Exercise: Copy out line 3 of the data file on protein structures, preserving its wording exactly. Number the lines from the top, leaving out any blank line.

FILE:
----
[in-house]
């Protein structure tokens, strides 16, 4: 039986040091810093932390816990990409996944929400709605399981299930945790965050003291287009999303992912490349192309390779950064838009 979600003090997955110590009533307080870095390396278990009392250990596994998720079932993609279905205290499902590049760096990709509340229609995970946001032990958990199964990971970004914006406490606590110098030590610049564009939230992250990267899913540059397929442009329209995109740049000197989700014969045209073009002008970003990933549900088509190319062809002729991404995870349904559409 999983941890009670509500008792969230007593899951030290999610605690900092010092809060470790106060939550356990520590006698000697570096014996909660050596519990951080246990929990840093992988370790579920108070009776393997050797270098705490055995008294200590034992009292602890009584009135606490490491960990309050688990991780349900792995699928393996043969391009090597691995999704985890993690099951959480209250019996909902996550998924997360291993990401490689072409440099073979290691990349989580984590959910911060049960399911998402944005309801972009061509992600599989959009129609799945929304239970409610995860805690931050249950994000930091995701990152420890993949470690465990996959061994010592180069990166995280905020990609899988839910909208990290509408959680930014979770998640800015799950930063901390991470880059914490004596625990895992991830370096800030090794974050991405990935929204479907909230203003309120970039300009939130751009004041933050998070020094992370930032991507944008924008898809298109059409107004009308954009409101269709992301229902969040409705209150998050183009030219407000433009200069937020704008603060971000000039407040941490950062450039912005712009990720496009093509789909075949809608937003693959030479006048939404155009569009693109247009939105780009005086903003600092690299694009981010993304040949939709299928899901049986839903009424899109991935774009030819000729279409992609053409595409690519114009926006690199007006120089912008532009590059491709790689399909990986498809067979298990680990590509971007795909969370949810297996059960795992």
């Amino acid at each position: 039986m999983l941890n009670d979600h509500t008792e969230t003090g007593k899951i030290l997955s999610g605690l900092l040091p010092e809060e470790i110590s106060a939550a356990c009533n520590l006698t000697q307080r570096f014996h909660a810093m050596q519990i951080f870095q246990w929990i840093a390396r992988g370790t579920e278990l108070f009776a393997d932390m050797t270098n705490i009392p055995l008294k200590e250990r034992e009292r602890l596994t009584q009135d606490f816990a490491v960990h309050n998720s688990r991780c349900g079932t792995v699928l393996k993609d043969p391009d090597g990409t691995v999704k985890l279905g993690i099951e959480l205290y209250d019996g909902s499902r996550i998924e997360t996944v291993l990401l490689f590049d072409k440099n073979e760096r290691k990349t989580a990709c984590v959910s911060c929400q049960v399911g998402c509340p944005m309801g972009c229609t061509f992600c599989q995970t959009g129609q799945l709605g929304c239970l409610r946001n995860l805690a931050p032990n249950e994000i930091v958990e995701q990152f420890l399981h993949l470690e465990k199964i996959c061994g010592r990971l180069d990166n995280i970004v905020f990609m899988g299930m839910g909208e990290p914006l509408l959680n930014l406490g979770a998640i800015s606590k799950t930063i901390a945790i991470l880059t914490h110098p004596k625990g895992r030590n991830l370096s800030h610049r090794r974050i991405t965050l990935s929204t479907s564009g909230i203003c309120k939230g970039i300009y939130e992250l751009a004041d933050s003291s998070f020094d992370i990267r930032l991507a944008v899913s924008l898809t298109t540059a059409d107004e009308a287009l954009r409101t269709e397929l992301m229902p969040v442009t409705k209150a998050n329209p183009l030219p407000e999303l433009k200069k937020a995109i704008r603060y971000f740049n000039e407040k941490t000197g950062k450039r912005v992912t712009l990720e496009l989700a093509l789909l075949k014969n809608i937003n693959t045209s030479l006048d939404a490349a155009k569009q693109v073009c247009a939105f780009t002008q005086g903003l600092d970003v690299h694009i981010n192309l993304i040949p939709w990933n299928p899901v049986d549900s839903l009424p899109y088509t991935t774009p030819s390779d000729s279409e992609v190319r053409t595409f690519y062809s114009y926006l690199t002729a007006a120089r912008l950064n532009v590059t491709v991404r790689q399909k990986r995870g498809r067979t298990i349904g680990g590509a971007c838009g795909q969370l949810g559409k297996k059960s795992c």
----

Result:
């Amino acid at each position: 039986m999983l941890n009670d979600h509500t008792e969230t003090g007593k899951i030290l997955s999610g605690l900092l040091p010092e809060e470790i110590s106060a939550a356990c009533n520590l006698t000697q307080r570096f014996h909660a810093m050596q519990i951080f870095q246990w929990i840093a390396r992988g370790t579920e278990l108070f009776a393997d932390m050797t270098n705490i009392p055995l008294k200590e250990r034992e009292r602890l596994t009584q009135d606490f816990a490491v960990h309050n998720s688990r991780c349900g079932t792995v699928l393996k993609d043969p391009d090597g990409t691995v999704k985890l279905g993690i099951e959480l205290y209250d019996g909902s499902r996550i998924e997360t996944v291993l990401l490689f590049d072409k440099n073979e760096r290691k990349t989580a990709c984590v959910s911060c929400q049960v399911g998402c509340p944005m309801g972009c229609t061509f992600c599989q995970t959009g129609q799945l709605g929304c239970l409610r946001n995860l805690a931050p032990n249950e994000i930091v958990e995701q990152f420890l399981h993949l470690e465990k199964i996959c061994g010592r990971l180069d990166n995280i970004v905020f990609m899988g299930m839910g909208e990290p914006l509408l959680n930014l406490g979770a998640i800015s606590k799950t930063i901390a945790i991470l880059t914490h110098p004596k625990g895992r030590n991830l370096s800030h610049r090794r974050i991405t965050l990935s929204t479907s564009g909230i203003c309120k939230g970039i300009y939130e992250l751009a004041d933050s003291s998070f020094d992370i990267r930032l991507a944008v899913s924008l898809t298109t540059a059409d107004e009308a287009l954009r409101t269709e397929l992301m229902p969040v442009t409705k209150a998050n329209p183009l030219p407000e999303l433009k200069k937020a995109i704008r603060y971000f740049n000039e407040k941490t000197g950062k450039r912005v992912t712009l990720e496009l989700a093509l789909l075949k014969n809608i937003n693959t045209s030479l006048d939404a490349a155009k569009q693109v073009c247009a939105f780009t002008q005086g903003l600092d970003v690299h694009i981010n192309l993304i040949p939709w990933n299928p899901v049986d549900s839903l009424p899109y088509t991935t774009p030819s390779d000729s279409e992609v190319r053409t595409f690519y062809s114009y926006l690199t002729a007006a120089r912008l950064n532009v590059t491709v991404r790689q399909k990986r995870g498809r067979t298990i349904g680990g590509a971007c838009g795909q969370l949810g559409k297996k059960s795992c």